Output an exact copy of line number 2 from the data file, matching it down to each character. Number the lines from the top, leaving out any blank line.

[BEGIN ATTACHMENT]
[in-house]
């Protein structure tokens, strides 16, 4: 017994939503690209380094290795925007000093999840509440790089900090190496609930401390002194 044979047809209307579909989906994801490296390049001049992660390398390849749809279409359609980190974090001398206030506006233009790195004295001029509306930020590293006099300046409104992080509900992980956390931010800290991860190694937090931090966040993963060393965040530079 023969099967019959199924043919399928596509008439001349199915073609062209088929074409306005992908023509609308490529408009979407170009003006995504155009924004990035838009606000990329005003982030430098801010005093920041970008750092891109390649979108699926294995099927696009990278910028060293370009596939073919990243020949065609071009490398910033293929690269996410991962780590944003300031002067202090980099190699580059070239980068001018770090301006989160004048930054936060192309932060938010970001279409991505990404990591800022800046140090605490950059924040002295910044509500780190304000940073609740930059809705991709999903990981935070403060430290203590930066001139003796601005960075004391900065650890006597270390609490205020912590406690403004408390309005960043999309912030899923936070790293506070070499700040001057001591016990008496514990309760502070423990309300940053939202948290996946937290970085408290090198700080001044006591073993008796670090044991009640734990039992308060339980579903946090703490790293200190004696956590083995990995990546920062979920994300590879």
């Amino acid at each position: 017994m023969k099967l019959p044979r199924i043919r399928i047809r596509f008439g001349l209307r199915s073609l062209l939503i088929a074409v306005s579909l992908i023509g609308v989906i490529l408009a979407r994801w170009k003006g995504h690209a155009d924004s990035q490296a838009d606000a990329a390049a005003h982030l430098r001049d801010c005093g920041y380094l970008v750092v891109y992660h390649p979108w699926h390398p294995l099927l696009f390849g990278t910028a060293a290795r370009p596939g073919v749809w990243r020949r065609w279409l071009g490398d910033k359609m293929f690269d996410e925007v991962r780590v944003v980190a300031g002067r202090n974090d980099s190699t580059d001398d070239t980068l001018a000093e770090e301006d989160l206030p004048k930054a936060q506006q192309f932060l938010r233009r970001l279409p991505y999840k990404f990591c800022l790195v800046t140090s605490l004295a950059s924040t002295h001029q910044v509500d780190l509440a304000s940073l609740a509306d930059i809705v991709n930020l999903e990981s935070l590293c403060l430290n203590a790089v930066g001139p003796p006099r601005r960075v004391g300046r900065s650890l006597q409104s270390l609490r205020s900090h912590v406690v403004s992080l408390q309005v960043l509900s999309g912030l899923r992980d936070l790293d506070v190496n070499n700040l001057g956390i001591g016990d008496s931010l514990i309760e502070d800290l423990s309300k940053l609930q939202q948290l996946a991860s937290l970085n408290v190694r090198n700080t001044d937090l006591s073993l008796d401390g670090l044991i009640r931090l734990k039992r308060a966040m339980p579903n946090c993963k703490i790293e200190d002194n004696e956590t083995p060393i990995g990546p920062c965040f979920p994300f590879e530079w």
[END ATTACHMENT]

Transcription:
């Protein structure tokens, strides 16, 4: 017994939503690209380094290795925007000093999840509440790089900090190496609930401390002194 044979047809209307579909989906994801490296390049001049992660390398390849749809279409359609980190974090001398206030506006233009790195004295001029509306930020590293006099300046409104992080509900992980956390931010800290991860190694937090931090966040993963060393965040530079 023969099967019959199924043919399928596509008439001349199915073609062209088929074409306005992908023509609308490529408009979407170009003006995504155009924004990035838009606000990329005003982030430098801010005093920041970008750092891109390649979108699926294995099927696009990278910028060293370009596939073919990243020949065609071009490398910033293929690269996410991962780590944003300031002067202090980099190699580059070239980068001018770090301006989160004048930054936060192309932060938010970001279409991505990404990591800022800046140090605490950059924040002295910044509500780190304000940073609740930059809705991709999903990981935070403060430290203590930066001139003796601005960075004391900065650890006597270390609490205020912590406690403004408390309005960043999309912030899923936070790293506070070499700040001057001591016990008496514990309760502070423990309300940053939202948290996946937290970085408290090198700080001044006591073993008796670090044991009640734990039992308060339980579903946090703490790293200190004696956590083995990995990546920062979920994300590879």